New Zealand’s geothermal resources have a long history of utilisation. Geothermal areas are important to Maori who use the heated waters for cooking, washing, bathing, warmth, preserving, ceremonial use and healing. Maori also use geothermal minerals as paints, wood preservatives and dyes.
New Zealand’s geothermal features are also major tourist attractions. The Whakarewarewa geothermal field near Rotorua is the most visited tourist attraction in New Zealand. Geothermal fields also have significant scientific and conservation value.
The high temperature fluids carry dissolved minerals and gas which can have commercial value. Internationally there are geothermal developments that extract boric acid or CO2 from geothermal fluids. Trials have been undertaken in New Zealand on silica extraction with a view to use as a paper filler.
The wide range of other uses for geothermal energy can be divided into direct use and electricity generation. While moderate temperature resources can be used for electricity generation, it is unlikely to be economically competitive in New Zealand except in the special case of off-grid generation in remote areas, so that commercial generation is confined to high temperature resources. Direct use involves using geothermal heat directly (without a heat pump or power plant) for such purposes as heating of buildings, industrial processes, domestic heating, greenhouses, aquaculture, public baths and pools. Direct use can utilise high and moderate to low temperature geothermal resources. Existing developments have generally been on an individual basis rather than capturing the benefits of combined use for district heating or industrial parks.
Very low temperature resources can be also be exploited for heat applications using ground-source heat pumps to provide space heating and cooling. This is a practical technology that can be used almost everywhere in New Zealand where some groundwater occurs, and offers real opportunities for electricity conservation, but it cannot be used for electricity generation. A GNS study has shown that ground-source heat pumps can be attractive where there are cold winters or hot summers, where electricity is over 12c/kWh, where gas is not available and where new construction is taking place.
For more information on uses of geothermal energy, including NZ case studies – visit GNS Science’s Earth Energy webpages.
Most high temperature geothermal resources produce a mixture of water and steam at temperatures up to 300ºC. A few resources, or more often limited sectors within an large system, produce dry steam. The energy accessed can be used to generate electricity in geothermal power plants or used directly for a range of purposes. Commercial geothermal energy operations access geothermal fluids by drilling wells typically 1000 to 3000m deep, while domestic wells for heating are usually only around 100m deep. When hot water above 90 to 100ºC flows up the well, the release of pressure allows some of the fluid to boil into steam, resulting in two-phase mixture at the surface. The water and steam are physically separated before use.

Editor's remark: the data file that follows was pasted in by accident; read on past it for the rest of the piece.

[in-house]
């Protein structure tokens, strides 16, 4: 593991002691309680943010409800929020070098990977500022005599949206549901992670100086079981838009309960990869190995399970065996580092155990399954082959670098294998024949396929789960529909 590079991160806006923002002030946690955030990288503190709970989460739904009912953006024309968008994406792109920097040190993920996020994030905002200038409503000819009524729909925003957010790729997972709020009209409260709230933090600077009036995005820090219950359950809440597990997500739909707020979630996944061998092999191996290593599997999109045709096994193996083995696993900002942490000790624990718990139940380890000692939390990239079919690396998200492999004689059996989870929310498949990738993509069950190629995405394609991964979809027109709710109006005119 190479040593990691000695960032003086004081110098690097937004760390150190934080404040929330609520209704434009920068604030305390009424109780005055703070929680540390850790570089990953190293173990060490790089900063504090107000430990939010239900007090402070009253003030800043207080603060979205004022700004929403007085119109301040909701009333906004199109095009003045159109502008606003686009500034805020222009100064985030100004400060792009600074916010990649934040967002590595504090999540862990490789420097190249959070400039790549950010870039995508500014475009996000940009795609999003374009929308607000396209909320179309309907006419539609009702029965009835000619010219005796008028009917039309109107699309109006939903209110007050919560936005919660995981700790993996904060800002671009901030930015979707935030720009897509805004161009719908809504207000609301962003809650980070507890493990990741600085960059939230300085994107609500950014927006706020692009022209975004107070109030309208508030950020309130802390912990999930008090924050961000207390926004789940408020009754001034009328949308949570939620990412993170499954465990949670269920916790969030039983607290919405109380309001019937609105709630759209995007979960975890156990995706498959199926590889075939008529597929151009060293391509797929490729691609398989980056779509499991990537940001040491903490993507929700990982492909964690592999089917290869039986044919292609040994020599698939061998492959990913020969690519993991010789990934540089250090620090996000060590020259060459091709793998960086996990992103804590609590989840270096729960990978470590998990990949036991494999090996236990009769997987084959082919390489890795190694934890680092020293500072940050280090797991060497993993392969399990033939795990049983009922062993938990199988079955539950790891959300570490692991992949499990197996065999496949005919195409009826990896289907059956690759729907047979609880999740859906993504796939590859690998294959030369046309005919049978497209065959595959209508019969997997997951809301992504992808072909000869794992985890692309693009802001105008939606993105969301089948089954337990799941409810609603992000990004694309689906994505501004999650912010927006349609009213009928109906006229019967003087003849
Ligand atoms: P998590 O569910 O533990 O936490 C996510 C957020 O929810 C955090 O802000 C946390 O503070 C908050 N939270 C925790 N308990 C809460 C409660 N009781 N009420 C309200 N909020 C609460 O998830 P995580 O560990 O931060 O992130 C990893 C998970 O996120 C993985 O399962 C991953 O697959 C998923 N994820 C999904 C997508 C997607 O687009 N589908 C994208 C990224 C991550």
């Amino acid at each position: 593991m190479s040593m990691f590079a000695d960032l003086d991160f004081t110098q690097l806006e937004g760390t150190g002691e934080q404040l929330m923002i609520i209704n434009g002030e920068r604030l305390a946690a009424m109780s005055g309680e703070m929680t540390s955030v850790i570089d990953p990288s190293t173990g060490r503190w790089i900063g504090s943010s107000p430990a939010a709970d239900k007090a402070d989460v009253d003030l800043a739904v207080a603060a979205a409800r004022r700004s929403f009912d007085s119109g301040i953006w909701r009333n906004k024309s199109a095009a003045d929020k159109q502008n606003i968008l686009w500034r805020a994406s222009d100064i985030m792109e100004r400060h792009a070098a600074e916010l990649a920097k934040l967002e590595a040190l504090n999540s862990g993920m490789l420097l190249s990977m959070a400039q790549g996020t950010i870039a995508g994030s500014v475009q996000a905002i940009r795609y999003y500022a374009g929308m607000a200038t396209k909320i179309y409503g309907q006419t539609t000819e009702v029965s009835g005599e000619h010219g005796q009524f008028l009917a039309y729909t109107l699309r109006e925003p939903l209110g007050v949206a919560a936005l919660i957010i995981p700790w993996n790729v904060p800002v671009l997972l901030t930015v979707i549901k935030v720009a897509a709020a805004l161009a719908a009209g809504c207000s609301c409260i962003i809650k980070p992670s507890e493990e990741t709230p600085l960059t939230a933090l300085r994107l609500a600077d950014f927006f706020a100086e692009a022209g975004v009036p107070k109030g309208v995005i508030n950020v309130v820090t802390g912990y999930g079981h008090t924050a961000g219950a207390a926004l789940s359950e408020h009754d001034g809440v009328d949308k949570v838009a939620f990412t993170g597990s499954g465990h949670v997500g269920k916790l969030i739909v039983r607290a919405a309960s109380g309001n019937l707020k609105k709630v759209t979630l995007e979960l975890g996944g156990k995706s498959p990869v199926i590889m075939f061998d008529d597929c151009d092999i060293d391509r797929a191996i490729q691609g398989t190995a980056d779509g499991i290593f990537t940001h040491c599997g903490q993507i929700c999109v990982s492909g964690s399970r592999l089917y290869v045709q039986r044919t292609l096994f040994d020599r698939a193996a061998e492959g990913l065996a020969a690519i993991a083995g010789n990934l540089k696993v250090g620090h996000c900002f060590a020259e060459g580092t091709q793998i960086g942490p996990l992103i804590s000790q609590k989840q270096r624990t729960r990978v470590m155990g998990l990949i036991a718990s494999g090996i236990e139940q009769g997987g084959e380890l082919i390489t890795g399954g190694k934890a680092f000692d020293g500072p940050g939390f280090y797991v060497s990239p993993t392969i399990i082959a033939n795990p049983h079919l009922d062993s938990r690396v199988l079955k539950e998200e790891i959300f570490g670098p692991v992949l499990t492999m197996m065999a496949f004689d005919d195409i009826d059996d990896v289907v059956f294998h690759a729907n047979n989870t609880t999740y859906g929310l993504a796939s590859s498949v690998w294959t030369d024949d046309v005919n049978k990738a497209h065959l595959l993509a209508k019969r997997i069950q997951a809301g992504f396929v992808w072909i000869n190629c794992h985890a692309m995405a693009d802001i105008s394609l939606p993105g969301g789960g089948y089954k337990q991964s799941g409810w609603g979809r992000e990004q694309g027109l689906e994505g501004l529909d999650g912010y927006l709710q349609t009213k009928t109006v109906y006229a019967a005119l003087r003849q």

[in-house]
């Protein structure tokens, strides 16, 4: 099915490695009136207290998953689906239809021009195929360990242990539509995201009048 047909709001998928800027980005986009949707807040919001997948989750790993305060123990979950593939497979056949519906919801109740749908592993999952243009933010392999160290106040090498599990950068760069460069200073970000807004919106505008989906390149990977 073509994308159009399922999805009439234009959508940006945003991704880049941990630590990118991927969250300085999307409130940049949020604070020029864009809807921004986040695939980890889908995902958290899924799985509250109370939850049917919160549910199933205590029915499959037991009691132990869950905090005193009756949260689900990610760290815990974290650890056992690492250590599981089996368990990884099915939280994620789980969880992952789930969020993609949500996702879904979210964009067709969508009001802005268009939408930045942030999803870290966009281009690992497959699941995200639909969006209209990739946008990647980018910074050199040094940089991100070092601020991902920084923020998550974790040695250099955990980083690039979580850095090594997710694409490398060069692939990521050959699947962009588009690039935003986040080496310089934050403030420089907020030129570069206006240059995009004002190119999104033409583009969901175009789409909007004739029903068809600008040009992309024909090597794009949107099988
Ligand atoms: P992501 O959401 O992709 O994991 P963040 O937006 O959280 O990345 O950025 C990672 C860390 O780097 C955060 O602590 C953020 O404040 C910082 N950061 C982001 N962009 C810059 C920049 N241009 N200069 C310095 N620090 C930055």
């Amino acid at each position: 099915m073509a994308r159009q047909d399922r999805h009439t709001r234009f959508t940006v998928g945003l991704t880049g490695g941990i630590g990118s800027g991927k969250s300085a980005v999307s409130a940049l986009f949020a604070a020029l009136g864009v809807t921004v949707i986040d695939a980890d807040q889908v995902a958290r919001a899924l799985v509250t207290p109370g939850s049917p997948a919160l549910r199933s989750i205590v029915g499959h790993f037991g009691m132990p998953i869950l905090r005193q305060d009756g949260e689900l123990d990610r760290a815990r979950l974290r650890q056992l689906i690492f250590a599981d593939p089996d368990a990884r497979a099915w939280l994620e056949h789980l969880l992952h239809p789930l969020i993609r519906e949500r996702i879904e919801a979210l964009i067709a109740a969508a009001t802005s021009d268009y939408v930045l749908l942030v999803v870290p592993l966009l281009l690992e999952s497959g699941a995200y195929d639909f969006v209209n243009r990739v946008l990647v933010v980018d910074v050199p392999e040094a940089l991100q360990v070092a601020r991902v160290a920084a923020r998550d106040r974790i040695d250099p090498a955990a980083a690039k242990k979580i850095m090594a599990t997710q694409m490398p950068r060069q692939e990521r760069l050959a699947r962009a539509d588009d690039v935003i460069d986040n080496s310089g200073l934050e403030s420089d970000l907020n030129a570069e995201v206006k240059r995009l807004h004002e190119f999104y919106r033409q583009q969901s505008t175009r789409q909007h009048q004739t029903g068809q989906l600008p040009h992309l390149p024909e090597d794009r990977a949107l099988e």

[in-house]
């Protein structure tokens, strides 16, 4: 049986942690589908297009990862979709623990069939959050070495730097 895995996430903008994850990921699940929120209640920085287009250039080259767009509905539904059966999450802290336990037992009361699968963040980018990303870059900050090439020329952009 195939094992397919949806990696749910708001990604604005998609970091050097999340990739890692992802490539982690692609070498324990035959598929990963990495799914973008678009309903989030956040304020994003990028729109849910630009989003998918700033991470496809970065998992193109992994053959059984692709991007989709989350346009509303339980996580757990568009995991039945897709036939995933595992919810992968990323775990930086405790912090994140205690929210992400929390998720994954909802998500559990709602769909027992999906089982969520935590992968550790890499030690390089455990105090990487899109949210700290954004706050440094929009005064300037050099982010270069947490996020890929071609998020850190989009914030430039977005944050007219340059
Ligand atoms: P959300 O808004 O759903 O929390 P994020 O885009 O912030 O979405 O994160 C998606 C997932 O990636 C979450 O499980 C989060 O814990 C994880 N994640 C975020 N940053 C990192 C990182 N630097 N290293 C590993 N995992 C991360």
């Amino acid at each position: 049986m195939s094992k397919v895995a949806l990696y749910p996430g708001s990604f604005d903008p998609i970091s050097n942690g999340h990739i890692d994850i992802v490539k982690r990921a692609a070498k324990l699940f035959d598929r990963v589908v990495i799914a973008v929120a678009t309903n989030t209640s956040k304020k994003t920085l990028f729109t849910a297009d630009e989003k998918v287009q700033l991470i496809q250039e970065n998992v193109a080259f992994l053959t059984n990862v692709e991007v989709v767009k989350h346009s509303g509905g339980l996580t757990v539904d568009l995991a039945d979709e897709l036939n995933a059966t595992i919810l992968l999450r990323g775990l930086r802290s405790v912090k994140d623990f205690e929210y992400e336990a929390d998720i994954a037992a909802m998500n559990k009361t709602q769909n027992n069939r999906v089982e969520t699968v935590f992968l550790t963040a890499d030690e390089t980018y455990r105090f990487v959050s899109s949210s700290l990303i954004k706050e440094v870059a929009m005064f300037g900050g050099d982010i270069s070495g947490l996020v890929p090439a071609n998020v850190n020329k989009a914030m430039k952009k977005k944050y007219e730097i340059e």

Potential energy use at various indicative field temperatures is:
|70-140ºC||space and water heating, drying|
|140-220ºC||drying, process heat, binary electrical plant|
|220+ºC||steam turbine and binary electricity or process steam|
There have been alternative proposals for developing geothermal resources. One involves drilling into hot dry rock (HDR) followed by artificial induction of permeability and introduction of water. An attempt to research the HDR concept in Australia has led to the discovery of a very large, hot, permeable reservoir. New Zealand scientists and engineers were considering investigating magmatic resources, and some corrosion trials were carried out on White Island for the purpose.
The main use of geothermal energy in New Zealand is for electricity generation. About 15% or 120 PJ of New Zealand’s primary energy supply comes from geothermal resources, which contribute about 10% of electricity supply. There are a wide range of direct uses in New Zealand for which consumer energy totals 10 PJ, a figure almost identical to electricity generation in 2005 (see Direct Heat Report). The largest geothermal direct user in the world is the Norske Skog Tasman pulp and paper mill at Kawerau. With an installed capacity of 210 MWt and an annual energy use of 5500 TJ, the plant uses geothermal fluids to generate clean process steam for paper drying, a source of heat in evaporators, timber drying and electricity generation.
Use of geothermal energy is expected to increase substantially over the next 25 years, in fact it will be difficult to meet renewable energy growth targets without it.
Stages Of Processing Of Geothermal Energy
|Extraction: Water is directed from a natural spring or from a drilled well with flow rates controlled by piping, orifice plates and valves.|
|Treatment: Steam and water are separated and other impurities are removed.|
|Heat exchange/use: Steam is used to drive a turbine or supply process heat. Hot water can be put through a heat exchanger for space or water heating, or to drive a binary cycle power plant (uses low boiling point fluid), or used directly (e.g. bathing). Ground source heat pumps require buried pipes to exchange heat with the ground or ground water.|
|Disposal: Used fluids are usually reinjected via wells into the field or (rarely) discharged to land or waterways. These fluids may need treatment (e.g. anti-scalant) prior to discharge. Gas is dispersed into the air.|